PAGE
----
Kate and her friends in All Keyed Up would be very happy to put together an evening of varied flute ensemble music as a concert or as a background to your function. Numerous audiences have been charmed by this unusual medium.
Kate studied singing as well as flute at Music College and this has translated into a lasting interest in working with voices. She has worked with the mezzo-soprano Jane Money and the pianist Richard Furstenheim: they can offer a real fun evening, mixing their solo and Chamber Music repertoires.
To discuss setting up a recital, please Email Kate or phone her on the numbers below and she will be happy to suggest a programme to suit your requirements.
If you are looking for an orchestral soloist, Kate has a wide range of classical and modern concertos in her repertoire. In 2001, she performed Chaminade’s Concertino and the Reinecke Concerto in the same programme to gr acclaim. She would be particularly interested to perform some of the dedicated flute d’amore repertoire, which her research has uncovered. The first performance of her edition of a Concerto in F for Flute d’amore and strings by J.A.Hasse(1699-1783) on November 17th 2003 in London was a great success and it is hoped to post a short extract of it here in the near futureA full repertoire list for her other concertos is available on request.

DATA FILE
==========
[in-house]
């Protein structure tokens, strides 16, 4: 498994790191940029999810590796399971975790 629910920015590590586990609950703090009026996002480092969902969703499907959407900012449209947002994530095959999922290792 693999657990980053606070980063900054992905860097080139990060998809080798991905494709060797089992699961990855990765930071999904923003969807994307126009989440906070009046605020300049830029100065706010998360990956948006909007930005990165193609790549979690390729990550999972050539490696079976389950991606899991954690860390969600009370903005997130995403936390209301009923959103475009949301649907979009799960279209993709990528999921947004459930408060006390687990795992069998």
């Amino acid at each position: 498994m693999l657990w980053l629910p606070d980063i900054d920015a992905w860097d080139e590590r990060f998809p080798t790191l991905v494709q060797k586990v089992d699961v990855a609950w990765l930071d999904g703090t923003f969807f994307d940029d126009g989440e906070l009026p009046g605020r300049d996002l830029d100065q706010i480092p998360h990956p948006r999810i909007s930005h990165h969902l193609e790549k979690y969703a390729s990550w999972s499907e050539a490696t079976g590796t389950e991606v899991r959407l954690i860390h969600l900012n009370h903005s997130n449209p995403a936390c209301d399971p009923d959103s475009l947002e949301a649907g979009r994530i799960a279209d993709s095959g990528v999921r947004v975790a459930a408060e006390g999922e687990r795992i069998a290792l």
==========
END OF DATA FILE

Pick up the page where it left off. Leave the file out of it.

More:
Kate is also not one to turn down a challenge, to do things which are slightly out of the ordinary for jobbing musicians. Thus she has played for afternoon tea on a cruise ship, entertained (with others) the local Hells Angels in a German bus station, provided background music at a furniture convention and has also entertained passing shoppers and slightly bemused lorry drivers in Enniskillen High Street with a spirited rendition of the first movement of the Mozart D major concerto.
Kate has recently been doing a lot of work with younger children and, capitalising on her Suzuki training, has had a good deal of success promoting the instrument to primary school children in workshops and group teaching situations. She has also led a number of adult workshops.She is very happy to lead workshops or masterclasses for all ages, followed by a recital if required. Lecture recitals and associated activities relating to the Flute d’amore or the whole flute family are also available.
|Booking||Kate is represented by Portland Wallis Direct – 07957 872881 Details of her availability may be obtained from the Musicians Answering Service - 01306 500022|
|For all other enquiries please contact:|
|Address||80 Long Lane